Reproductive Choices Impact Breast Cancer Risk
on DECEMBER 4, 2019
The American College of Pediatricians (ACPeds) alerts parents and youth to the fact that reproductive choices impact young women’s risk for developing breast cancer. Dr. Scott Field, co-author of the ACPeds position statement Reproductive Choices of Young Women Affect Future Breast Cancer Risk stated, “The rising tide of breast cancer seen over the last 50 years might be reversed if young adults would once again prioritize family and children, and nurture their pregnancies to term rather than choosing abortion.”
The incidence of breast cancer has risen dramatically over the last five decades. In 1973, the same year Roe versus Wade legalized induced abortion, the incidence of breast cancer was 82.5 cases per 100,000 women. Today, after some 60 million legally induced abortions, one in eight women is expected to develop breast cancer in their lifetime.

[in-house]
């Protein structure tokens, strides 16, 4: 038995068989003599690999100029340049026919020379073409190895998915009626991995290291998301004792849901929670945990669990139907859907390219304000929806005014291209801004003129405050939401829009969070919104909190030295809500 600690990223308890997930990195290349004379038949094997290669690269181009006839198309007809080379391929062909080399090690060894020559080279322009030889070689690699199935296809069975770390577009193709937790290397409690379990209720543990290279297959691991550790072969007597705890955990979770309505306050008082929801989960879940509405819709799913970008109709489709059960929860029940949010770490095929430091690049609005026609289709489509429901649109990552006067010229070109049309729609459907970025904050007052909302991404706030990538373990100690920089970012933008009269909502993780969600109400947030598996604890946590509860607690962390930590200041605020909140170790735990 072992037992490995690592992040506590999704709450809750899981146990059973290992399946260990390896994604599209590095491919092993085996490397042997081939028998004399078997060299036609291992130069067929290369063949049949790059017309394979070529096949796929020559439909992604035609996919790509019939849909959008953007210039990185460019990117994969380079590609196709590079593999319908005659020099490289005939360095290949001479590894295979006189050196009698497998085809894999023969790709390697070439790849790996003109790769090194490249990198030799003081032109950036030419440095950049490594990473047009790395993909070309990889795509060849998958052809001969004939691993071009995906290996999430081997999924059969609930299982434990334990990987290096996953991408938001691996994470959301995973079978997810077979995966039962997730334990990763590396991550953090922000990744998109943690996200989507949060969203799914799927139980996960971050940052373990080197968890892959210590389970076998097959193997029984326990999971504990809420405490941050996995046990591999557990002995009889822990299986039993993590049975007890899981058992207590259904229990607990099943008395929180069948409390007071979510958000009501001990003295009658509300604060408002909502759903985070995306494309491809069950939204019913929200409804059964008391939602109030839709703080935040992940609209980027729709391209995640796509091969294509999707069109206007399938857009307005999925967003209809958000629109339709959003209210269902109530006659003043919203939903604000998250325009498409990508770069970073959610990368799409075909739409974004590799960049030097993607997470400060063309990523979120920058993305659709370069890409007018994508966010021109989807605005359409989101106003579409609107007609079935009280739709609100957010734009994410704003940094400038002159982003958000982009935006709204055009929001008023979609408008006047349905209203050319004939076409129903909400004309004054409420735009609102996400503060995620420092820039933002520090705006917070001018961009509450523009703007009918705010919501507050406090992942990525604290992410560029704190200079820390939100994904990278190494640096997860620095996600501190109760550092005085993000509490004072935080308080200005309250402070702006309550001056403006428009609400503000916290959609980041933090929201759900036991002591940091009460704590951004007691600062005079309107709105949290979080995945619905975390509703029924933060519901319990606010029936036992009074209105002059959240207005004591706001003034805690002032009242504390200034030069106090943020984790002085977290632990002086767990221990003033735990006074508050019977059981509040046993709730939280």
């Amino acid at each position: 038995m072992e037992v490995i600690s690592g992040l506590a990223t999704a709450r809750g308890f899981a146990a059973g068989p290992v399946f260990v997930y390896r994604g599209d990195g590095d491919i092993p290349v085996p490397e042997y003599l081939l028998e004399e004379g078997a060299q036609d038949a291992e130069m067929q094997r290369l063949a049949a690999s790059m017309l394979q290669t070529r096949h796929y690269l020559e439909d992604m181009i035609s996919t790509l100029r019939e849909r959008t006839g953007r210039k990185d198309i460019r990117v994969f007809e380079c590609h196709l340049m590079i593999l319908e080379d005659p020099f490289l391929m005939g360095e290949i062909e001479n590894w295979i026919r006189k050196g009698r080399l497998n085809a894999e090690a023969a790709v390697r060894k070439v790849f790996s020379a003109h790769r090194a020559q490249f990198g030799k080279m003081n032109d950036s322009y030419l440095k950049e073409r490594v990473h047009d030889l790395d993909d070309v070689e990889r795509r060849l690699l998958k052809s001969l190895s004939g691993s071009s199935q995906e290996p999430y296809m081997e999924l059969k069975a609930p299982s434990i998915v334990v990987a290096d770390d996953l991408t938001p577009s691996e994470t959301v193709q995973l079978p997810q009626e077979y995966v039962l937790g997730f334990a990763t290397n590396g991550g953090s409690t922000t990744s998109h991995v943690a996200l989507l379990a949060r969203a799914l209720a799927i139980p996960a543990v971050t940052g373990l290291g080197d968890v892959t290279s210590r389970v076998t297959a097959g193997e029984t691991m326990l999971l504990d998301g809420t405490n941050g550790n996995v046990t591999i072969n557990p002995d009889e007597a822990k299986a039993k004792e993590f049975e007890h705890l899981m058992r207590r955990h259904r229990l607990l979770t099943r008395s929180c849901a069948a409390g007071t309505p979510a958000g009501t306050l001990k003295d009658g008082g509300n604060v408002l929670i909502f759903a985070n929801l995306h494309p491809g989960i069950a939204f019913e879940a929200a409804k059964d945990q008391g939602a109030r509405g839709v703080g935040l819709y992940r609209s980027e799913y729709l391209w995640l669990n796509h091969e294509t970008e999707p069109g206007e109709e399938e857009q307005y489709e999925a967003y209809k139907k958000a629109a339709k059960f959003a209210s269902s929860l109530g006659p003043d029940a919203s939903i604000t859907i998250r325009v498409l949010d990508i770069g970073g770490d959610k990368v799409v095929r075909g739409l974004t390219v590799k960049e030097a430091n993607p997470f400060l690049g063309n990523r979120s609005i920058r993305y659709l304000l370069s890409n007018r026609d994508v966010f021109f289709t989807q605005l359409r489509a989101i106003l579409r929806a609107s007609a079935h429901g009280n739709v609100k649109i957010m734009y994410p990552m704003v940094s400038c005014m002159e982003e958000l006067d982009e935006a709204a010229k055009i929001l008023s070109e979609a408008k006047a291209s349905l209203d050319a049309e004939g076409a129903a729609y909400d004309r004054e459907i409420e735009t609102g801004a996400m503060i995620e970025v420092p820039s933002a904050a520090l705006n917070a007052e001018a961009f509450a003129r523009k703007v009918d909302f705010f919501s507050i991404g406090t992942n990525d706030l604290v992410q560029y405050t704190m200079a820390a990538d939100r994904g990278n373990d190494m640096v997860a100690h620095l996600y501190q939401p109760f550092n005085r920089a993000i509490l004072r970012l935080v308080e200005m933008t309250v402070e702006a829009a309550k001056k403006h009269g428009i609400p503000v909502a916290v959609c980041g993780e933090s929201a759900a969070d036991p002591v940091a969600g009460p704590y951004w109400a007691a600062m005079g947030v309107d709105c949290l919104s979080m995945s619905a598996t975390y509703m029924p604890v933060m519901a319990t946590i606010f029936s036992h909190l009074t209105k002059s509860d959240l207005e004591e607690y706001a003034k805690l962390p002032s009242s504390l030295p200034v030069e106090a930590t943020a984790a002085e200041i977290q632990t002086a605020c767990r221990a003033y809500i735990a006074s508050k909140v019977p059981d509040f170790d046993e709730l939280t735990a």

Numerous studies from multiple nations have demonstrated that induced abortion, especially when a woman aborts her first pregnancy or obtains an abortion prior to 32 weeks gestation, interferes with normal breast cell maturation into cancer-resistant cells. Influential medical organizations have relied on studies with significant design flaws to obscure this link. Additional major risk factors for women developing breast cancer include choosing to delay childbearing beyond 30 years of age or choosing to never bear any children.
Conversely, it is well accepted that carrying pregnancies to term and breastfeeding infants are both protective against developing breast cancer. This is because carrying a pregnancy to term and breastfeeding impacts breast cell development such that the cells become cancer-resistant.
Dr. Jane Anderson said, “These reproductive choices are modifiable risk factors for the development of breast cancer. Women have the right to know accurate risk information to shape their reproductive health decisions.”
Full position statement - Reproductive Choices of Young Women Affect Future Breast Cancer Risk